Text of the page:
The US Patent and Trademark Office officially published a series of 22 newly granted patents for Apple Inc. today. In our third and final report of the day, we say goodbye to Shake, get ready to bury the clickwheel and lastly – take a look at pattern searching via Apple's Spotlight – that's still alive and well.
Granted Patent: Spotlight
Apple has been granted a patent for Spotlight under the title of "Pattern searching methods and apparatuses."
Apple's patent FIG. 2 provides us with an overview of the inventive pattern identification system and the way in which the system identifies interesting patterns. The core of the system is the pattern search engine (patent point #4), which implements the inventive pattern identification method using weightings.
The pattern search engine receives a text which is to be searched for known patterns. This text may be a word processor document or an email message. The text is often encoded in some standards-based format, such as ASCII or Unicode. If system is implemented in a mobile phone, the text may also be an SMS or MMS message. If system is part of an instant messaging application, such as Apple's iChat , the text may be a message text received via such an instant messaging application. As a further example, the text may also correspond to a web page presented by a web browser, such as Safari from Apple which you could see at the bottom of the graphic below.
Apple's patent FIG. 3 is a flow chart illustrating the main operations of a preferred pattern detection application, as seen by the user, implementing the inventive pattern identification method; In Patent FIG. 6C Clicking on the arrow 32, the user initiates the action "New Calendar Event" associated with the identified pattern. The last graphic is to illustrate how when you search for a word in Safari on a Mac, the document will first darken and then the text that you're searching for will stand out dramatically as shown above.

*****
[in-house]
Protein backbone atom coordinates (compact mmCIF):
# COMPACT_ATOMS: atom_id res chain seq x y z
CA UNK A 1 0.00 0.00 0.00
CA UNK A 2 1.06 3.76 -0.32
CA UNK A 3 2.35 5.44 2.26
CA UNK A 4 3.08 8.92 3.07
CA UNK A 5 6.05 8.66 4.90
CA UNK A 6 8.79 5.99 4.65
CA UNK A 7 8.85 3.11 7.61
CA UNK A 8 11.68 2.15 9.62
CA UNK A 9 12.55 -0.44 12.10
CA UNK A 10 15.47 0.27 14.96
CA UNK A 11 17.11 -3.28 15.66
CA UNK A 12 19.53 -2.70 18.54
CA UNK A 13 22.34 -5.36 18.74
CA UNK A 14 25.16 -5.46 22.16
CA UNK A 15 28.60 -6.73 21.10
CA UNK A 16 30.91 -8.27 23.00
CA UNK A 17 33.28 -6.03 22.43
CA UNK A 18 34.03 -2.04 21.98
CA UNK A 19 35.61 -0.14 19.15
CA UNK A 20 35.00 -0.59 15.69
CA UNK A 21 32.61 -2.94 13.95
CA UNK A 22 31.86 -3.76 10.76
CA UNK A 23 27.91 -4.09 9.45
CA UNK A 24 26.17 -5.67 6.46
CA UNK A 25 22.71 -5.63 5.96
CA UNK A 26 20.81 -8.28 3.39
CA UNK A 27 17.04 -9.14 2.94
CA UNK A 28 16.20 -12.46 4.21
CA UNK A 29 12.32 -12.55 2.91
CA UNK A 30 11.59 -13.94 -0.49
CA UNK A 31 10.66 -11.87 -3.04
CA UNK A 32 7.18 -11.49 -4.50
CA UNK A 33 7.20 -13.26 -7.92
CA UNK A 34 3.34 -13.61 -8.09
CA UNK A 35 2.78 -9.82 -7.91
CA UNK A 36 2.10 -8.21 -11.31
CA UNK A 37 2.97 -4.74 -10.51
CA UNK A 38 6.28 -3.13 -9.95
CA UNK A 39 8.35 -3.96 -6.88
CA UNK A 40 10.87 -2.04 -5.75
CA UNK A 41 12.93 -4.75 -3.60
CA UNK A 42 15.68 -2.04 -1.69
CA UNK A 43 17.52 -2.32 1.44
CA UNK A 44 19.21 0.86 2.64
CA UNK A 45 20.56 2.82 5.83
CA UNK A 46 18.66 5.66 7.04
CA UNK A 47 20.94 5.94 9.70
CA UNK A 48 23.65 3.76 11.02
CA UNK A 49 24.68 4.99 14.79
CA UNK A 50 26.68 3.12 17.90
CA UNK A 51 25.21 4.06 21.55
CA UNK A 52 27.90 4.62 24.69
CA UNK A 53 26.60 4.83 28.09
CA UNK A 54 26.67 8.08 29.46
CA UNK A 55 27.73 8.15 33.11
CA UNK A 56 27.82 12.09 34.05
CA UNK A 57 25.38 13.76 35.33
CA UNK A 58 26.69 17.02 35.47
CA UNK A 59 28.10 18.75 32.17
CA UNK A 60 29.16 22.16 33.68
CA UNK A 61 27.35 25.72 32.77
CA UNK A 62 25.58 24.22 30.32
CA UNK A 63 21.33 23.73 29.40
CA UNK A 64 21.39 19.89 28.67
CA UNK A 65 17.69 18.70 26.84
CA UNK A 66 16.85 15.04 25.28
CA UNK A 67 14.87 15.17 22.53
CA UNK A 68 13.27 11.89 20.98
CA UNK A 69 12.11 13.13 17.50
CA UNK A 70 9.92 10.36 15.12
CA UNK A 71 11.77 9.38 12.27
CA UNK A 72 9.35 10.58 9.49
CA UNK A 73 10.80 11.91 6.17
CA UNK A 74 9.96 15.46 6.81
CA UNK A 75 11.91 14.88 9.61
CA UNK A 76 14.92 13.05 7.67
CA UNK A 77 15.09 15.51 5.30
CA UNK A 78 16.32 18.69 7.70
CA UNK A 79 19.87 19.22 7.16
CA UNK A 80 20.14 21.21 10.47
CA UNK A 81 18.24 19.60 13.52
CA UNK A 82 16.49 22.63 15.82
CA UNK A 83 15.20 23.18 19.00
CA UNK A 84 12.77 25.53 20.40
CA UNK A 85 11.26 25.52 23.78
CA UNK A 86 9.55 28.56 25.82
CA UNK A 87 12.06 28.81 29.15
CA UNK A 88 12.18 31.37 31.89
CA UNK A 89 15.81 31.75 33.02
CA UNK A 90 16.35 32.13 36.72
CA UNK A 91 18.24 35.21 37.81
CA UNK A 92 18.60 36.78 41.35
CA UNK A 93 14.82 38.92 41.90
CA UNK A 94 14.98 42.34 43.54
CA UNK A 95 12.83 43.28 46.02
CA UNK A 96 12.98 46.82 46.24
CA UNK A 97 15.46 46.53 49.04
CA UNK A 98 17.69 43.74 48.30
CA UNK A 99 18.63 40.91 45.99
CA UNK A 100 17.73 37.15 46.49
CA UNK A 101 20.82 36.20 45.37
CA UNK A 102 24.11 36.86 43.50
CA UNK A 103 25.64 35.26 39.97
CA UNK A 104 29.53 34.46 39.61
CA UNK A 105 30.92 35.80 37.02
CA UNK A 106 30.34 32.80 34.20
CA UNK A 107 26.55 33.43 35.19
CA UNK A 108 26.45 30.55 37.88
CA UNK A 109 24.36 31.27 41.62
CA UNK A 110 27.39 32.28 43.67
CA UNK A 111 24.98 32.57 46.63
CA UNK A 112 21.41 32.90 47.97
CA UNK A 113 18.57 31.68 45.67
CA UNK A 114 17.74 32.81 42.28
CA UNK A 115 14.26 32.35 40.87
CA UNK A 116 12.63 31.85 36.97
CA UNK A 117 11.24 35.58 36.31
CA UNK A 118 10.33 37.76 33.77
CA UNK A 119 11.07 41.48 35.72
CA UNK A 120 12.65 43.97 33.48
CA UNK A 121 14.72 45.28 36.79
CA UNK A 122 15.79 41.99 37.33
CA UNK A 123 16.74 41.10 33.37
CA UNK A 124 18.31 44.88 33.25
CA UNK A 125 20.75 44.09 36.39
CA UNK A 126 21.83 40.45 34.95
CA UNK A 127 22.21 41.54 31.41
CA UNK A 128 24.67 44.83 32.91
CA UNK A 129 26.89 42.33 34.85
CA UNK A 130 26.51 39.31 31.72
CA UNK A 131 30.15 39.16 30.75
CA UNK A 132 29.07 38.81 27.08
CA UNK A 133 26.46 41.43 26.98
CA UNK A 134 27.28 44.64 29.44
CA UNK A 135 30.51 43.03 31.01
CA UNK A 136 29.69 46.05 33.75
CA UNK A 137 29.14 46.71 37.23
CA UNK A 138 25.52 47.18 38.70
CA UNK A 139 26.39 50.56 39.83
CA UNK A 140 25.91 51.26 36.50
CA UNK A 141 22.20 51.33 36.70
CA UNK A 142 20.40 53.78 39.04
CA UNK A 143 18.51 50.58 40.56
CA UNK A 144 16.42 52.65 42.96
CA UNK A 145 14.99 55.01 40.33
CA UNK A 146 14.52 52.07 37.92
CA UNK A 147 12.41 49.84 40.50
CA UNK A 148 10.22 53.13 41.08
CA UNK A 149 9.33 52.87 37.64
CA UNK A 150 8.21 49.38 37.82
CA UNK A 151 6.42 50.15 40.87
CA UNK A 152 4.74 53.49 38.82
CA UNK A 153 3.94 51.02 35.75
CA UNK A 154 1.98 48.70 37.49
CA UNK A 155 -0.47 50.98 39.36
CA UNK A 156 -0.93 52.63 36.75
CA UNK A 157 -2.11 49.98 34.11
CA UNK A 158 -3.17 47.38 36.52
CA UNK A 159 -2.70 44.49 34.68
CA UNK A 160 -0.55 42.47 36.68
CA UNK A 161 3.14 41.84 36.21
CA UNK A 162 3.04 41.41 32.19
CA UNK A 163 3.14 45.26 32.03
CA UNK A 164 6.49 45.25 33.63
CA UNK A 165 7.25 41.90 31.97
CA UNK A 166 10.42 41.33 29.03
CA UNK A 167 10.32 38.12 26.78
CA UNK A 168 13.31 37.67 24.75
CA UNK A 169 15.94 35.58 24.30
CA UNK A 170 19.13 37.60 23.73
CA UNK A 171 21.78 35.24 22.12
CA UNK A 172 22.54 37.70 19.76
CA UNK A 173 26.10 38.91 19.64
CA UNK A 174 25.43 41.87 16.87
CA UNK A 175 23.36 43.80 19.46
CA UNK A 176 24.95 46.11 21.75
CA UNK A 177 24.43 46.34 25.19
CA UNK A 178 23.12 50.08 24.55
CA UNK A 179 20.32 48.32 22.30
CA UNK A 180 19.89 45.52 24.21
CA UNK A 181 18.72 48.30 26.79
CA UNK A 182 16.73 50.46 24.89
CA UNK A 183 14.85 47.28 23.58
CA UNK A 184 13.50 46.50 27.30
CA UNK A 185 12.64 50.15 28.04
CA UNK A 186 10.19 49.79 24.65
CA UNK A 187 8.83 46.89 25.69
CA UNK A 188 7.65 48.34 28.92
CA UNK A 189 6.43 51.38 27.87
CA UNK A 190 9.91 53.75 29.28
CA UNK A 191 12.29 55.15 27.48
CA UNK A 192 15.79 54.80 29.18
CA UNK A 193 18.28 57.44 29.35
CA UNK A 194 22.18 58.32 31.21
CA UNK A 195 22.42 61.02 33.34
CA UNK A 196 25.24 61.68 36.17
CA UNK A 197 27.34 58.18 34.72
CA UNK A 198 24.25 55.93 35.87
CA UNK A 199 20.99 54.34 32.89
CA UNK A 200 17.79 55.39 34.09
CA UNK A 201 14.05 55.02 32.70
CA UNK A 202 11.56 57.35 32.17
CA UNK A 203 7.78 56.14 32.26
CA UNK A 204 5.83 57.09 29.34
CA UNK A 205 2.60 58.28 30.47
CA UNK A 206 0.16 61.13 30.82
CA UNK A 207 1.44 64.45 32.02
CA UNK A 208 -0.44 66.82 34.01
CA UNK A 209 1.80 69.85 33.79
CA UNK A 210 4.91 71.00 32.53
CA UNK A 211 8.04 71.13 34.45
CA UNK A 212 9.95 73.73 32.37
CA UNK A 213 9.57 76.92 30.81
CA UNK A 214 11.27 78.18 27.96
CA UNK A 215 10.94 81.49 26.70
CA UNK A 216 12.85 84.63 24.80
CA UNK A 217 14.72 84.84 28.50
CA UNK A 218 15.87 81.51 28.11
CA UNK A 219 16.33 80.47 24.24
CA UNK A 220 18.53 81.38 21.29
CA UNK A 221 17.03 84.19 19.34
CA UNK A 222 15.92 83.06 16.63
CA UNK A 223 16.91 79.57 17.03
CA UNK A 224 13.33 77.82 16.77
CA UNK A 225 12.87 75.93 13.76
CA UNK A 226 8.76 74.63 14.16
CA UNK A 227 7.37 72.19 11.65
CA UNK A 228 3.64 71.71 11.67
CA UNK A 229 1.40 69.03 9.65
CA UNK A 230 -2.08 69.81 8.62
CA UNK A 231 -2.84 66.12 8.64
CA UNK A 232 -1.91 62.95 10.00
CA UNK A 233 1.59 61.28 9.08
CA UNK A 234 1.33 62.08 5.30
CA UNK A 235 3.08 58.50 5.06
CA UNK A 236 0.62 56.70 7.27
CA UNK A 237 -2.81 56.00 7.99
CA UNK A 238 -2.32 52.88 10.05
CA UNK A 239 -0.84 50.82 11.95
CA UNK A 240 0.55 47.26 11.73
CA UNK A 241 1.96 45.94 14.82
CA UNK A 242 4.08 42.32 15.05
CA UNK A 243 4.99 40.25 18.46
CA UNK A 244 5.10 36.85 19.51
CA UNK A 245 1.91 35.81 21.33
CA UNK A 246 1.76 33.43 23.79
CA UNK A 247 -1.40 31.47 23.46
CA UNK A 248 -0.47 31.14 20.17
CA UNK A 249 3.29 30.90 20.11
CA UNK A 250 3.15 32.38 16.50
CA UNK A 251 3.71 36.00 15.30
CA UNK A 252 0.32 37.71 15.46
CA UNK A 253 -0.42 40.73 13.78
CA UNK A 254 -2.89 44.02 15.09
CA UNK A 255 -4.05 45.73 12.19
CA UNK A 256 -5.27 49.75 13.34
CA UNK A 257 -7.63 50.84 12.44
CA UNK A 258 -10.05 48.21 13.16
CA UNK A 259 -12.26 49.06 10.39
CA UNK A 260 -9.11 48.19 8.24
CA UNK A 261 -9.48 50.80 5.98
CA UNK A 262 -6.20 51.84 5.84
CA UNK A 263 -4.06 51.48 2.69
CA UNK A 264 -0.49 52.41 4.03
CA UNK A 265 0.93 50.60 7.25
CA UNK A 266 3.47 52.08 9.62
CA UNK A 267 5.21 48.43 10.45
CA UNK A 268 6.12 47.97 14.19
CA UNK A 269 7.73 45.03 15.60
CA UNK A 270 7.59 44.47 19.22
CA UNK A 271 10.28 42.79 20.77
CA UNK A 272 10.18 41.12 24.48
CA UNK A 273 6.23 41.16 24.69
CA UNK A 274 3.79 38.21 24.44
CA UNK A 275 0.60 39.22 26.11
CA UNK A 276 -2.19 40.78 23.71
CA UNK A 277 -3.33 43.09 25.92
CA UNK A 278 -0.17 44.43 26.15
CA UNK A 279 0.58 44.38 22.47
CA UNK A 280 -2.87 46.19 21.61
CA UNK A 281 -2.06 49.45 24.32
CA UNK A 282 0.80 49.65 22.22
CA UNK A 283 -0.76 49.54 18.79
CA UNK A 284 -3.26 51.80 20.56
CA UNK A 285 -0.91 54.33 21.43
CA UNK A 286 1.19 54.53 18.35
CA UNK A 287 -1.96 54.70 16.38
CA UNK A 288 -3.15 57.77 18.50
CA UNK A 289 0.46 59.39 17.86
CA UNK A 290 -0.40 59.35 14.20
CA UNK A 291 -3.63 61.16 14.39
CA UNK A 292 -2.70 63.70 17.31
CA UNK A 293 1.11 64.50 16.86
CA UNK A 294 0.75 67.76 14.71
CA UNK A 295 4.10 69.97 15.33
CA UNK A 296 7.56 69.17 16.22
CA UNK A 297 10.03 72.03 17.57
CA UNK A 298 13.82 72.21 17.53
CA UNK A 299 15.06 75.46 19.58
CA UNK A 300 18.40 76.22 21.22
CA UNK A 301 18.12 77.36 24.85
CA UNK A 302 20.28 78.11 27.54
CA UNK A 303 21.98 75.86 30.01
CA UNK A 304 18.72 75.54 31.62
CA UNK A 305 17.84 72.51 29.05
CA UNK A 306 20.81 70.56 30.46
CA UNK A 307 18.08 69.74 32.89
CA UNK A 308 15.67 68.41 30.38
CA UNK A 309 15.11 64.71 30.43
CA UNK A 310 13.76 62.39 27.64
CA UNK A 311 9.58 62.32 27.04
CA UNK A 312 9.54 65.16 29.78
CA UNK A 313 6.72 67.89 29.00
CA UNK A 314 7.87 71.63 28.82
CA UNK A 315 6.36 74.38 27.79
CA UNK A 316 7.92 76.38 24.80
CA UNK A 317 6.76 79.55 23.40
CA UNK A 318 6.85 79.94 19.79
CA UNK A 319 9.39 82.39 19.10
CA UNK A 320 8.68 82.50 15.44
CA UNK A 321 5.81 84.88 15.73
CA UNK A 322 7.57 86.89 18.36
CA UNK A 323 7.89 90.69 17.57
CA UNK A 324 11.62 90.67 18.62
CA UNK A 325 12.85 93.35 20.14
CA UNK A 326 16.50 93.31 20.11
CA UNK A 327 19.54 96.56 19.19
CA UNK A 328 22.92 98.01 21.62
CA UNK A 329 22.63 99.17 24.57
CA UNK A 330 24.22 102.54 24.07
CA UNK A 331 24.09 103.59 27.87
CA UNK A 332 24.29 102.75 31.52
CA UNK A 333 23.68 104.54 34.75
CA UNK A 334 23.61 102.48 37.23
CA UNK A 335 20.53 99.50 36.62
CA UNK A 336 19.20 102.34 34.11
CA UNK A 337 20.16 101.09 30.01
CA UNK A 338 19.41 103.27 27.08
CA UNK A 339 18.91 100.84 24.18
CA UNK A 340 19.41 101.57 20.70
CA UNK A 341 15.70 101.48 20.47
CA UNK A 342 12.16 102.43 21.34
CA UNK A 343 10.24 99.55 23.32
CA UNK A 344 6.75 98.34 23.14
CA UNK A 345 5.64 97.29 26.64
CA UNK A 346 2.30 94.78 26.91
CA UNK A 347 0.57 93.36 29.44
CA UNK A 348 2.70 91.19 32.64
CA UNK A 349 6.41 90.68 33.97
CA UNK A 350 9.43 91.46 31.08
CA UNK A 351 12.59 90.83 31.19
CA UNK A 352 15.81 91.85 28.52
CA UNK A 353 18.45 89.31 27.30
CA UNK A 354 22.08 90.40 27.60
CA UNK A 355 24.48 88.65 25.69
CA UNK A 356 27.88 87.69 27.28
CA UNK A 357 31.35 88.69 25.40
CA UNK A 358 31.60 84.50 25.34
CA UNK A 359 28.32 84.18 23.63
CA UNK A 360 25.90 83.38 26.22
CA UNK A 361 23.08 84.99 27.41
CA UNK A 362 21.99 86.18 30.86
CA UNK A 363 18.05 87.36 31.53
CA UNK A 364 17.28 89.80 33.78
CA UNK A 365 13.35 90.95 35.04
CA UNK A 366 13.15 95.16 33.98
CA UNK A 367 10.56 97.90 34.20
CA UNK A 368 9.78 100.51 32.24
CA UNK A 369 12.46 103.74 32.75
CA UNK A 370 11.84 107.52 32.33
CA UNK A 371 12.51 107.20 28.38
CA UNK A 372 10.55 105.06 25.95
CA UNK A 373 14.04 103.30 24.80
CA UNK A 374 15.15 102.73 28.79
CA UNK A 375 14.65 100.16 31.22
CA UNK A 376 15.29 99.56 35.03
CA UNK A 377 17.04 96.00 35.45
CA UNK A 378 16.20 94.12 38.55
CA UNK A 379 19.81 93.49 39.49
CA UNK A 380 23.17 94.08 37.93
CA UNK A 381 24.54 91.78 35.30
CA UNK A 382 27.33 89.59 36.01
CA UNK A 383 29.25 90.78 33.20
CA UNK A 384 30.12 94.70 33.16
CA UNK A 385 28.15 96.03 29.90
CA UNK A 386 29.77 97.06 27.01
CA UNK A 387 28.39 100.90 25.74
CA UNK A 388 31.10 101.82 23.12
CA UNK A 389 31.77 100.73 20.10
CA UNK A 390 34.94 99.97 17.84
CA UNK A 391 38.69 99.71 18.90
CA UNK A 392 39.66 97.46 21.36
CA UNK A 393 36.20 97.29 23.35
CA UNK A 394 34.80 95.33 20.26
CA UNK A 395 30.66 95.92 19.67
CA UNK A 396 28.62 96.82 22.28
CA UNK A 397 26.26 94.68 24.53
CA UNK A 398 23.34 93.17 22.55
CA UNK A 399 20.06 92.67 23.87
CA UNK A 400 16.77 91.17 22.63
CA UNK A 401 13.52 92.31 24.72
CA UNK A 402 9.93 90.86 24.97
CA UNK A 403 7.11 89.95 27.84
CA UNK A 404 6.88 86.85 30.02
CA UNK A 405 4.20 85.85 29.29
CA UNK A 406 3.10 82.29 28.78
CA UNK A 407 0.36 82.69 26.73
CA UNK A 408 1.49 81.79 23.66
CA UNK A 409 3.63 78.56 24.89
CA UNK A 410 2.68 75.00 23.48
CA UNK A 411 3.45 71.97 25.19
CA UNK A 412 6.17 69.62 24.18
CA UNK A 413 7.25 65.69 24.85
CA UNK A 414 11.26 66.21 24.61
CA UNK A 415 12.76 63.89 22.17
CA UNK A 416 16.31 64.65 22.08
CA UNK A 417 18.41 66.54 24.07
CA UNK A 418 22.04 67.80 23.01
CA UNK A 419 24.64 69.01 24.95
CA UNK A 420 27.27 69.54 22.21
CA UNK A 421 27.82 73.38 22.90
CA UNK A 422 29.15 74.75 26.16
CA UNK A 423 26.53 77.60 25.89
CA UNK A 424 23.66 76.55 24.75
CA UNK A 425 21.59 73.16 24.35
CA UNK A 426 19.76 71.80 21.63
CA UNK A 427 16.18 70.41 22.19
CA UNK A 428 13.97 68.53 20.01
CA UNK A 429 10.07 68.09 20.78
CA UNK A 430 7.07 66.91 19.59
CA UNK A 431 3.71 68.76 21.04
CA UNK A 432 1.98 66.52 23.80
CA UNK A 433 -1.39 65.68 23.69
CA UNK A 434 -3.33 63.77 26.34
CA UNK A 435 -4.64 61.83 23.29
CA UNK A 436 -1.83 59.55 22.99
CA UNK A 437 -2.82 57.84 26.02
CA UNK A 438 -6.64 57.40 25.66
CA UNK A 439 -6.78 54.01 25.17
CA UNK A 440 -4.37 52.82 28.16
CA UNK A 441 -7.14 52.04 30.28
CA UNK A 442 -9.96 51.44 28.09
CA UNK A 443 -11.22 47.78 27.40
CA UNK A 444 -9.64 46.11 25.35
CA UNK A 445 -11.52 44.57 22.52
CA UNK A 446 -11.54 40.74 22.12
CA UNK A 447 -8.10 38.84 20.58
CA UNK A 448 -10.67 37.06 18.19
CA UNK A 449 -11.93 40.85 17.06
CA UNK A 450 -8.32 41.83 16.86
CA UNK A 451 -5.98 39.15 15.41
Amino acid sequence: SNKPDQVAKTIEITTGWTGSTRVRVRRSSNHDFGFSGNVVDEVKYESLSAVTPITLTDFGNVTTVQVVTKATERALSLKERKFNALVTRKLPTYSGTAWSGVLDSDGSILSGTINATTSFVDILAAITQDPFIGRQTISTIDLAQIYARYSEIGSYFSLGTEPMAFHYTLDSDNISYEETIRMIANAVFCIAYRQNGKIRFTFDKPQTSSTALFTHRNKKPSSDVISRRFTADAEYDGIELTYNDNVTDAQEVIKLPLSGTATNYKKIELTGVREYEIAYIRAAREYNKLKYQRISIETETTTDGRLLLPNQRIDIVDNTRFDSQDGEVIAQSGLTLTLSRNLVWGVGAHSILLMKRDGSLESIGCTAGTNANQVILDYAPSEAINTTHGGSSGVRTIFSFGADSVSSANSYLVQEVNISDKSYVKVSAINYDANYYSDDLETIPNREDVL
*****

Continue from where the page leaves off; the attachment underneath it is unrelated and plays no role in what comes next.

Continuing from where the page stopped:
Apple credits three of their engineers stationed in Paris France as the inventors of granted patent 7,912,828: Olivier Bonnet, Frederic De Jaeger and Toby Paterson.
Granted Patent: Clickwheel
Apple has won their most elaborate clickwheel related patent ever under the title "Compact input device." It's unknown at this time if Apple ever intends to update their iPod Classic to a taller styled unit as the patent graphic below suggests or simply repurpose it for a future device such as a camera – but this 2008 filing suggests that they've done some updating to the original clickwheel design.
A first conducting layer may include sensors circumferentially arranged around a sensor area in a closed loop for determining the position of an object such as a finger on a touch surface. These sensors may be based on resistive sensing, surface acoustic wave sensing, pressure sensing (e.g., strain gauge), optical sensing, capacitive sensing and the like. The first conducting layer may also include some traces for routing the various electrical components of the input device. A second conducting layer may include traces. A third conducting layer may include grounding. In addition, the third conducting layer may include additional traces, and connections to one or more touch surface movement detectors, for example dome switches, and connections to a controller. The controller may be mounted on any layer of the input device either directly or with one or more layers in between, for example, the controller may be mounted on an adhesion or dielectric layer. Further, the relative positions of the conducting layers may be switched.